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Manvotional: Do You Have Hardihood?

Posted By Brett & Kate McKay On January 17, 2010 @ 1:26 am In A Man's Life,Manvotionals | 19 Comments

Awhile back, we put the word “hardihood” in a post and a couple of people asked if that was even a word. Well, not only is it a word-it’s a word that’s incredibly fun to say and is a real quality that every man should aspire to.

There are lots of quizzes these days designed to help you find the right field of work to match your proclivities and talents. The book How to Choose the Right Vocation, published in 1917, dispensed with the modern questions about creativity and being a “people-person” and asked men to rate themselves on things like their hardihood. The book argued that while hardihood was an absolute necessity in some vocations, it was a quality all men should seek to cultivate. How’s your hardihood? Ask yourself these questions and take some time to think it over.

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Hardihood is so often made synonymous in common usage with rashness, presumption and untoward boldness that its prime meaning is obscured in the minds of many people. This first meaning is—to speak by the book—”boldness and confidence in action, especially in encountering difficulty, danger or contempt; stout and persistent courage.”

Hardihood gives physical endurance; it gives to a degree immunity from exhaustion as it enables one to ignore the first onset of fatigue attendant upon vigorous physical activity or upon stressful mental application and easily to get one’s “second wind,” which makes prolonged effort comparatively easy.

Hardihood generates constitutional boldness in attempting difficult tasks or those where the outcome is doubtful; it drives one into actions that require courage and fortitude to attempt; it leads one to overcome opposition to one’s efforts and to exercise intrepidity without apparent fear regarding the consequences, to climb over obstacles that would daunt conservative judgment or ordinary daring, to set one’s teeth and make the Herculean effort that brings success from apparent failure. What could advantage one more vocationally than such “stout and persistent courage?”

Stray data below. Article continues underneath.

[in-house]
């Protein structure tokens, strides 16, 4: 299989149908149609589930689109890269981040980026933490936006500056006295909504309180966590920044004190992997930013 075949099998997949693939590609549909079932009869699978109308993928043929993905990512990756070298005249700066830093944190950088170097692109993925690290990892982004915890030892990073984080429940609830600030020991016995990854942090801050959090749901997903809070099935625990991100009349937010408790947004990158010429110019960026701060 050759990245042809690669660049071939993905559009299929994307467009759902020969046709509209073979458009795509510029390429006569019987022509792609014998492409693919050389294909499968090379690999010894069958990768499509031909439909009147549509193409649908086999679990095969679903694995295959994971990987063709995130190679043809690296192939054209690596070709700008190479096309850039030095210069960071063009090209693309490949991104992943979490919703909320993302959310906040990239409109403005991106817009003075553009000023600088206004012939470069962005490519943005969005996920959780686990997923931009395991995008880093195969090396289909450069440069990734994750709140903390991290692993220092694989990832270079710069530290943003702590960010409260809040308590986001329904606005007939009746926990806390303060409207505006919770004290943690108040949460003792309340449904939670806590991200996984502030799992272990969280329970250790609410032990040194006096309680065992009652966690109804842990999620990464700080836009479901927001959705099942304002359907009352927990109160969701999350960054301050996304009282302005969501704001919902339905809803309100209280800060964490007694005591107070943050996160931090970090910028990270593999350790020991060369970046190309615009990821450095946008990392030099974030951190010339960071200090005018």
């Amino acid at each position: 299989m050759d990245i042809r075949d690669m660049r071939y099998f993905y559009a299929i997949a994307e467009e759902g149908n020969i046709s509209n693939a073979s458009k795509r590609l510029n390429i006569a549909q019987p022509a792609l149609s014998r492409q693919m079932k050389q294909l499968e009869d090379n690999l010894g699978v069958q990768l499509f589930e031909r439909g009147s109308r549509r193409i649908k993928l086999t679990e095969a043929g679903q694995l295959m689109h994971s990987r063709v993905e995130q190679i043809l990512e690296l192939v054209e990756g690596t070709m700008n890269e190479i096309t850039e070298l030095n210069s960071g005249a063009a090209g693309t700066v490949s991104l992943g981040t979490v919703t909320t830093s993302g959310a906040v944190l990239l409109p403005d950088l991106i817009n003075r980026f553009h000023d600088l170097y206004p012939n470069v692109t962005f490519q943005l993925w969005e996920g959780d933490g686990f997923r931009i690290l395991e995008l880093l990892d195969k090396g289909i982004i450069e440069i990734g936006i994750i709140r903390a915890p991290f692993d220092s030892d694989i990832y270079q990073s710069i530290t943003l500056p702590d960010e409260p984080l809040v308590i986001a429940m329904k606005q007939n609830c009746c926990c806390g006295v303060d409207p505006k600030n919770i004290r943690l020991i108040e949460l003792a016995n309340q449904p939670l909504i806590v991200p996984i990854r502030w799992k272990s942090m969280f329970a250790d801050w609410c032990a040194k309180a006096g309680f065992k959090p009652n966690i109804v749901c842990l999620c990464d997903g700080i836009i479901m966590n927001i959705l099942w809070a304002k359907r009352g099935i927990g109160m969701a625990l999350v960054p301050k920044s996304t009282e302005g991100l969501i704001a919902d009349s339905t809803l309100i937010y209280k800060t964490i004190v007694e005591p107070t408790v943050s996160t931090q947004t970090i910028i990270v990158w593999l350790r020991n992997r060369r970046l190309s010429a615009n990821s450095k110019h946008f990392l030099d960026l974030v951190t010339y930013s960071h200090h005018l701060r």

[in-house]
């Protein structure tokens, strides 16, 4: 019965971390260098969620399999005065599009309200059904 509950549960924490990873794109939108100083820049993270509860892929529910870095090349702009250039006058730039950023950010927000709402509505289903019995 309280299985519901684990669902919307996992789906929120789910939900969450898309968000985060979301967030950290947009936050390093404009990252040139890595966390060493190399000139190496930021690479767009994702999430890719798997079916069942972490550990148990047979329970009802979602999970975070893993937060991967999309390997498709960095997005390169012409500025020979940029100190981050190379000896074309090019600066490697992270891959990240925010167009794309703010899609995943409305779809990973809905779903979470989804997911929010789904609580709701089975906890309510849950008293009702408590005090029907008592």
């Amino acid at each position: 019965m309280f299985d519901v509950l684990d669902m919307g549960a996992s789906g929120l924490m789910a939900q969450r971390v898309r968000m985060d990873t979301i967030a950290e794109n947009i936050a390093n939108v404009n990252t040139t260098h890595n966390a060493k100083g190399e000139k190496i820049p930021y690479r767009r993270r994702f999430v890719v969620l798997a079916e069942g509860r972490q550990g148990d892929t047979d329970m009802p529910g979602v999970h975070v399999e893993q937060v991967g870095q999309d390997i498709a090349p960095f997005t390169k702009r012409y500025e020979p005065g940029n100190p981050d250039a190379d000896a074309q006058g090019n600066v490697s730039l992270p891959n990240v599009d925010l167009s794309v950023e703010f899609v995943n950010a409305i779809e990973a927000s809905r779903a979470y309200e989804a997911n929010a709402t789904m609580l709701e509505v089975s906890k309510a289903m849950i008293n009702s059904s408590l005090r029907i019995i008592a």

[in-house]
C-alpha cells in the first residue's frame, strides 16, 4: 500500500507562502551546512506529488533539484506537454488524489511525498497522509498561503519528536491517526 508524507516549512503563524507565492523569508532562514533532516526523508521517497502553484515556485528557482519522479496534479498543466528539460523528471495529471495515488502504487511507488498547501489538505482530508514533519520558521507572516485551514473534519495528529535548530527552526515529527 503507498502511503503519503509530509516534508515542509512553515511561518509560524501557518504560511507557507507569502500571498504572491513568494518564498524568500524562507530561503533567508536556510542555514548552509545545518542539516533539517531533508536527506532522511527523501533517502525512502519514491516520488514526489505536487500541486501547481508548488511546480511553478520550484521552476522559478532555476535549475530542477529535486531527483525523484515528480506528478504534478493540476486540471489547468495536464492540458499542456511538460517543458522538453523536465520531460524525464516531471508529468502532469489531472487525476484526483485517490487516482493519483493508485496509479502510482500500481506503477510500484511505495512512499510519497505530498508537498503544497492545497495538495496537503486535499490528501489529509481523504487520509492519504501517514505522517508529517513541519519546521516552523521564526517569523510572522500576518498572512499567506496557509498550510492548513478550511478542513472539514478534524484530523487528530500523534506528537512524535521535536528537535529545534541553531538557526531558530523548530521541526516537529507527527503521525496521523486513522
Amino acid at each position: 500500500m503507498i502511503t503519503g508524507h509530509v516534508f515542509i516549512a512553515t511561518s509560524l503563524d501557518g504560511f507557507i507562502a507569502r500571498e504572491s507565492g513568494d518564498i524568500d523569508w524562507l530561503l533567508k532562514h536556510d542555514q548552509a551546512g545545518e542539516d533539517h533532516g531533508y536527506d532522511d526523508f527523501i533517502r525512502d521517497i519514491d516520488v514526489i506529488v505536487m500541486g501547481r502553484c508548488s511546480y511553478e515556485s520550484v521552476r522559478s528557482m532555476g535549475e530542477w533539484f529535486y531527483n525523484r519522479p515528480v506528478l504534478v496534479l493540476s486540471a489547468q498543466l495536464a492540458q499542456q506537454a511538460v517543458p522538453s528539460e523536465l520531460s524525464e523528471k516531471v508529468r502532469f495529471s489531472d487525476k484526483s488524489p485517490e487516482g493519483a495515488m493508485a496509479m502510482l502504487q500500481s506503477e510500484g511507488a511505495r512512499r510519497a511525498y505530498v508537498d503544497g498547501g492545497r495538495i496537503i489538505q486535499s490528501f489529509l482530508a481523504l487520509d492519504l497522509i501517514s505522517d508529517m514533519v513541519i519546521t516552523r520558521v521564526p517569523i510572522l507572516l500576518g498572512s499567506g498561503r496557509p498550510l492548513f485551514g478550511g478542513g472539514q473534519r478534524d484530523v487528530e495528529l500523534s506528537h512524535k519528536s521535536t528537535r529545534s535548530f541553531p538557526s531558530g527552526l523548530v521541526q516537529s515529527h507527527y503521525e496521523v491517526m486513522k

Hardihood is daring rather than conservative in its nature. It is frequently a strong characteristic in men who have vision, or foresight, and also excellent judgment and strong, practical abilities…

Hardihood is a kind of mental toughness. It gives one the courage of his convictions and makes him capable of defense; it nullifies sensitiveness and makes one capable of withstanding rebuffs; yes, even more, it makes one to a great extent indifferent to criticism and opposition. This strictly mental and emotional—or, rather, non-emotional— effect of this characteristic on oneself regarding the attitude of other people is of immense vocational advantage, particularly in business and in the professions. Sensitiveness to the opinions of others, lack of Hardihood sufficient to hold one’s own in one’s every-day relations and dealings is the cause of many a man’s failure who in other directions is capable.